I have been fascinated by the huge variety of rye breads that are enjoyed around the world and so I thought it might be fun to share with you what I have been learning about the love affair some countries seem to have with their rye bread. Since the Rubschlager family came to the US from Germany, it only seemed right to start with Germany.
According to food experts, the Germans have always had an unequaled passion for bread and make more types of bread than any other country. Heinrich Junemann, the head of the Berlin bakers’ guild, Germans puts that number at some 300 varieties, a vast majority containing rye flour – others cite as many as 600.
The words found on a wall outside Junemann’s office, ”Holy and eternal is bread. It keeps you from hunger and misery. The Creator himself gave it to us. He who dishonors bread dishonors life itself” express the intensity with which our German neighbors value the bread they eat.
Breakfast, arguably the most important meal of the German day, is built upon the bread and that bread is most likely to be a rye or pumpernickel bread which is accompanied by sausage, cheese, cold meats, boiled eggs, jams or honey.
Bread is continues to play a major role through the day. The mid morning snack is a ‘brotzeit’ or bread break. Germans also enjoy other bread snacks referred to as Pausenbrot, butterbrot and stullen – each a snack which is built on bread, typically a rye or pumpernickel bread.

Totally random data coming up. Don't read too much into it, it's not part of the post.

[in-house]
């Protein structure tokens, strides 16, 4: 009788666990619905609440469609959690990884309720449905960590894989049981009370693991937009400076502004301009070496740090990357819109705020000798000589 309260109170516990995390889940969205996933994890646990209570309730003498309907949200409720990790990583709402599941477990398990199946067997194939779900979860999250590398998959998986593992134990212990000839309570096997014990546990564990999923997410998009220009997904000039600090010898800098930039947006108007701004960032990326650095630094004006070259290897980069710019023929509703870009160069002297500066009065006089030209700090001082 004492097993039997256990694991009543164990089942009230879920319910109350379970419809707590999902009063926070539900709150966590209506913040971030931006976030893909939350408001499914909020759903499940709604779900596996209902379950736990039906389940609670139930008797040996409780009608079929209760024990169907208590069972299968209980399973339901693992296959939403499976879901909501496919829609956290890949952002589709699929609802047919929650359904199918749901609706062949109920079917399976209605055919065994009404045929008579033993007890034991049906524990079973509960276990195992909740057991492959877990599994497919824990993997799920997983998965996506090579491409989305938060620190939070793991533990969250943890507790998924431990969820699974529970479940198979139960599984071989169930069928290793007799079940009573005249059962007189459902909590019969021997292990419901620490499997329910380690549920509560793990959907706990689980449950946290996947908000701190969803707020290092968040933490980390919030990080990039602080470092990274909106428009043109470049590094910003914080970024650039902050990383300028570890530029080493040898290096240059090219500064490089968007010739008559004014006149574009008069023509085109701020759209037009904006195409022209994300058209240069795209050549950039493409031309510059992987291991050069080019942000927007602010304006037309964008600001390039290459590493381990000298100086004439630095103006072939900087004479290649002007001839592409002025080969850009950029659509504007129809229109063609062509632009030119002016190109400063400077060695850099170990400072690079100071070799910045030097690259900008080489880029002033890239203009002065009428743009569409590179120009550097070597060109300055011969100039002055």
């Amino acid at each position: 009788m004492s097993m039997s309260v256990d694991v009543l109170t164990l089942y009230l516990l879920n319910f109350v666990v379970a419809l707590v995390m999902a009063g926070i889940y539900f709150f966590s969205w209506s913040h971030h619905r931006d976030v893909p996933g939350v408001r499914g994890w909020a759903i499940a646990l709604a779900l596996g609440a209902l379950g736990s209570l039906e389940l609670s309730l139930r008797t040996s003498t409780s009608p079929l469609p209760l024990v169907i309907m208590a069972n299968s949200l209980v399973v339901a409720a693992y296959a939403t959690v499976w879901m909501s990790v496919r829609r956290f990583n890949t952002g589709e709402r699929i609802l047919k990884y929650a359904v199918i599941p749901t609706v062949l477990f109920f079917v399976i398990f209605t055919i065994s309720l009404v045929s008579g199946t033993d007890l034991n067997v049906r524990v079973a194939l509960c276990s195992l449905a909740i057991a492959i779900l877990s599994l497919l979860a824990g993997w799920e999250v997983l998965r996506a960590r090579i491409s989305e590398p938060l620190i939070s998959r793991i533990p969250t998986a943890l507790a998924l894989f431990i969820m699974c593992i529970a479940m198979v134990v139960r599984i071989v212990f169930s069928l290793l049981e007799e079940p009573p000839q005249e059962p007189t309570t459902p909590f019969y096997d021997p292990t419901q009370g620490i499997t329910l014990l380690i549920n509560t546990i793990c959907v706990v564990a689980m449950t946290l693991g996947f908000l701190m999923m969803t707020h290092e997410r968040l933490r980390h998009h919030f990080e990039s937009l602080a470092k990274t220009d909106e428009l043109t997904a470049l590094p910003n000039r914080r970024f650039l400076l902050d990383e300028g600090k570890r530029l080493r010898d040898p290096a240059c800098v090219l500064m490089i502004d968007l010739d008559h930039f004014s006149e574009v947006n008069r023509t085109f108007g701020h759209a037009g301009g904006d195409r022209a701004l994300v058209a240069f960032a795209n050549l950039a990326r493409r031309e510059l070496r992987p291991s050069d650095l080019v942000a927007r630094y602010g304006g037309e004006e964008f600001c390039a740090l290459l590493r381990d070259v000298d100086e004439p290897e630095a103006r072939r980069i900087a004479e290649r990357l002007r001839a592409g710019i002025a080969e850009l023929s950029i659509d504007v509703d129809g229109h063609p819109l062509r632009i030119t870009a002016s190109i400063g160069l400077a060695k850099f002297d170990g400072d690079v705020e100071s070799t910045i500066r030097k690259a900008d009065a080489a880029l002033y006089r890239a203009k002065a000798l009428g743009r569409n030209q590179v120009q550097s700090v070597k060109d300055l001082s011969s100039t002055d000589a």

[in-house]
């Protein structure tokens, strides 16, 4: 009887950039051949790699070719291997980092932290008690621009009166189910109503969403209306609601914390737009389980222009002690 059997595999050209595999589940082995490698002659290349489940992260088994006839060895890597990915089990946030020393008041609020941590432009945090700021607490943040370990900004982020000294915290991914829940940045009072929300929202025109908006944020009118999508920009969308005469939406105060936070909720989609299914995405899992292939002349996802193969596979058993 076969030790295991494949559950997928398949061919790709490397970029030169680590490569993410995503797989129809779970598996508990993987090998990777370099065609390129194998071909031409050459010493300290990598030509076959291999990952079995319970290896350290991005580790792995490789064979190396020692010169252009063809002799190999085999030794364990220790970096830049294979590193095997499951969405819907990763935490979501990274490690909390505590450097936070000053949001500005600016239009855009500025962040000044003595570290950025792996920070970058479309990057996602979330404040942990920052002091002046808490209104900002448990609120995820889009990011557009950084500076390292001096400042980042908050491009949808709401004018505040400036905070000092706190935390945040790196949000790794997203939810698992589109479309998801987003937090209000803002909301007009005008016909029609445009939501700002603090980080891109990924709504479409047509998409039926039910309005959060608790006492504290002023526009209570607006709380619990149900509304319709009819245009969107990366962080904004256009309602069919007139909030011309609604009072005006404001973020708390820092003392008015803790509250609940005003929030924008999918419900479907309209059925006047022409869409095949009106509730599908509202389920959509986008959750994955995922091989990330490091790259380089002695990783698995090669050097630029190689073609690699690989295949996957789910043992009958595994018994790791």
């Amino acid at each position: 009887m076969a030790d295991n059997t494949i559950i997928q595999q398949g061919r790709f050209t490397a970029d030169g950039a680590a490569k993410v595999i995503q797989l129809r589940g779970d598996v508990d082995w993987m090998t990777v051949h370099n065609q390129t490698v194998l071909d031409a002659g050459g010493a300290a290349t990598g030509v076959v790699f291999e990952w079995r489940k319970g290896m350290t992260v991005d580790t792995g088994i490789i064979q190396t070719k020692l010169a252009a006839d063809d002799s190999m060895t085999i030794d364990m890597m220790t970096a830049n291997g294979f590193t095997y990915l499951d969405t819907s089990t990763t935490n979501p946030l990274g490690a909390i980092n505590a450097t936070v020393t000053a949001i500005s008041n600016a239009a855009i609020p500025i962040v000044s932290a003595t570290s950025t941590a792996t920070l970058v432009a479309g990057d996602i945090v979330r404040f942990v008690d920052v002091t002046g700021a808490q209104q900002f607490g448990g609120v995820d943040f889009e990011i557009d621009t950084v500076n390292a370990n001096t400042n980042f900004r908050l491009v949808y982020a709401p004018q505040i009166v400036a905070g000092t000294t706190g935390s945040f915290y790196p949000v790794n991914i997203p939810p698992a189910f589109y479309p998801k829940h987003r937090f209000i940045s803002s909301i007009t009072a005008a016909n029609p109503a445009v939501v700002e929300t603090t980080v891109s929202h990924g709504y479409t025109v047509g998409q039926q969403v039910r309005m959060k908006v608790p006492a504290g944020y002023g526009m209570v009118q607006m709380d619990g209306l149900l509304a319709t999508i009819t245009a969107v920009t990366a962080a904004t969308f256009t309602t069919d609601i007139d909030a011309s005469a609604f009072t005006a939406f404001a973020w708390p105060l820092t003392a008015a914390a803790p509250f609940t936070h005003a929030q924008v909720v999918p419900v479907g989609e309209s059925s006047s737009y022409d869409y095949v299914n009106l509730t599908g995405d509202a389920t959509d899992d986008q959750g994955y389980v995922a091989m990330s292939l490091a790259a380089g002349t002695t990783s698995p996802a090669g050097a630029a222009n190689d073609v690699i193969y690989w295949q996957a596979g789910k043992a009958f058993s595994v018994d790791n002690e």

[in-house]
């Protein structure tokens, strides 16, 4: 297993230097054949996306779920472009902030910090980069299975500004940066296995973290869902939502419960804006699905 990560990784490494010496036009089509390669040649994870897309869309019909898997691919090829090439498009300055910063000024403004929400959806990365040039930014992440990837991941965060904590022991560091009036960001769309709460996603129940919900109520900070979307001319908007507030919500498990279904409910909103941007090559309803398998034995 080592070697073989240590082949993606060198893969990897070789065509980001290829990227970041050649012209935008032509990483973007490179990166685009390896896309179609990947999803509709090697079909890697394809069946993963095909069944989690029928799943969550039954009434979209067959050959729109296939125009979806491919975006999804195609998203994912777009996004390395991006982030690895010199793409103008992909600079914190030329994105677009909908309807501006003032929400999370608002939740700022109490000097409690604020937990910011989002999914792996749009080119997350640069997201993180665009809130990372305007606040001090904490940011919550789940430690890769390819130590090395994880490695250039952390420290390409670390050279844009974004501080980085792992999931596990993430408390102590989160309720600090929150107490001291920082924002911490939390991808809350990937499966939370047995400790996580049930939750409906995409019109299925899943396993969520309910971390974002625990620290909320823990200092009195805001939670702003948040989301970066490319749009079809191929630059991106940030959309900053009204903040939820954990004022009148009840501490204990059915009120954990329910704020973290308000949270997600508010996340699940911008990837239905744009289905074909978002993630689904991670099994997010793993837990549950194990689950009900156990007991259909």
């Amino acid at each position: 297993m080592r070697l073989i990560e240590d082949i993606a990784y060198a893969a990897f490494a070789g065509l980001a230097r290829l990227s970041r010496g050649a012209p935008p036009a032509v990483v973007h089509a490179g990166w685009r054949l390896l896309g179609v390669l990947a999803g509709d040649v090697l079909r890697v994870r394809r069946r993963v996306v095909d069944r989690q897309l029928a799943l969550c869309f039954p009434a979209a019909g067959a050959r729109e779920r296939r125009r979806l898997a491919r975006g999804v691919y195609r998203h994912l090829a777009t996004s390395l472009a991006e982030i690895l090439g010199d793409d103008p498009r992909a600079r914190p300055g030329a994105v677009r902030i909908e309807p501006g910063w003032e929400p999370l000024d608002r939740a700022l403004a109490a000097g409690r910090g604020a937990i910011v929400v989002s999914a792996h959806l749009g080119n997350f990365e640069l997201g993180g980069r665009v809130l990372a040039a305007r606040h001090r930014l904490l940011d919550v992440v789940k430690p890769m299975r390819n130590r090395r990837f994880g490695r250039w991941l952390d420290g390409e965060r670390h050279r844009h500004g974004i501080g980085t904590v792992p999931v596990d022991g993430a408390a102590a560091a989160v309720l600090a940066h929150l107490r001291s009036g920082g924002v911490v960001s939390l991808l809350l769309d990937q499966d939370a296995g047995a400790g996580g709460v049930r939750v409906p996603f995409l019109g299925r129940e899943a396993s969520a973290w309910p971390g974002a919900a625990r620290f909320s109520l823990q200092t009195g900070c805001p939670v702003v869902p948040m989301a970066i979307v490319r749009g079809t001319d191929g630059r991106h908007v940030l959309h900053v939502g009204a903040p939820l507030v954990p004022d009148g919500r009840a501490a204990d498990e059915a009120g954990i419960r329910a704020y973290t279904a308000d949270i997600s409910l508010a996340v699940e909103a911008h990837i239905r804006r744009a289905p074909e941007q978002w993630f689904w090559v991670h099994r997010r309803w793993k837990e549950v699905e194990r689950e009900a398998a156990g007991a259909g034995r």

There is so much more to Roggenbrot, german for rye bread, and pumpernickel than casual American observer can know without a little study. Like wine, there are so many regional variations and individual baker recipes – the more one learns the more interesting the breads become!
An article from the New York Times, “The Miracle of Rye” by R.W. Apple Jr., first alerted me to the breadth of the rye landscape.
Apple talks about KaDeWe, a Berlin department store known for stocking “everything good from everywhere”, and comes close to succeeding, sells more than 100 types of rye in their German bread department. He gives examples such as the thick-crusted 11-pound oval loaves from Pomerania, near the Polish border and one from Bamberg, in the Main valley east of Frankfurt, – a big, round, spicy sour bread, made from mixed rye and wheat flour by the Schuler bakery there.
There is bread baked in KaDeWe’s own ovens and by small bakeries scattered across Berlin and from neighboring cities across Germany.
Some of the most popular varieties of rye bread among the German population:
- Kürbiskernbrot – Dark rye bread with pumpkin seeds
- Zwiebelbrot – Light wheat-rye bread with toasted onions
- Mehrkornbrot – Multi-grain, usually a combinatin of wheat, rye and
- oats with linsee or sesame seed
- Roggenbrot – Rye bread
- Sonnenblumenkernbrot – Sunflower seeds in dark rye bread
- Pumpernickel – Heavy, slightly sweet rye bread
Next on our travels: Scandanavian Ryes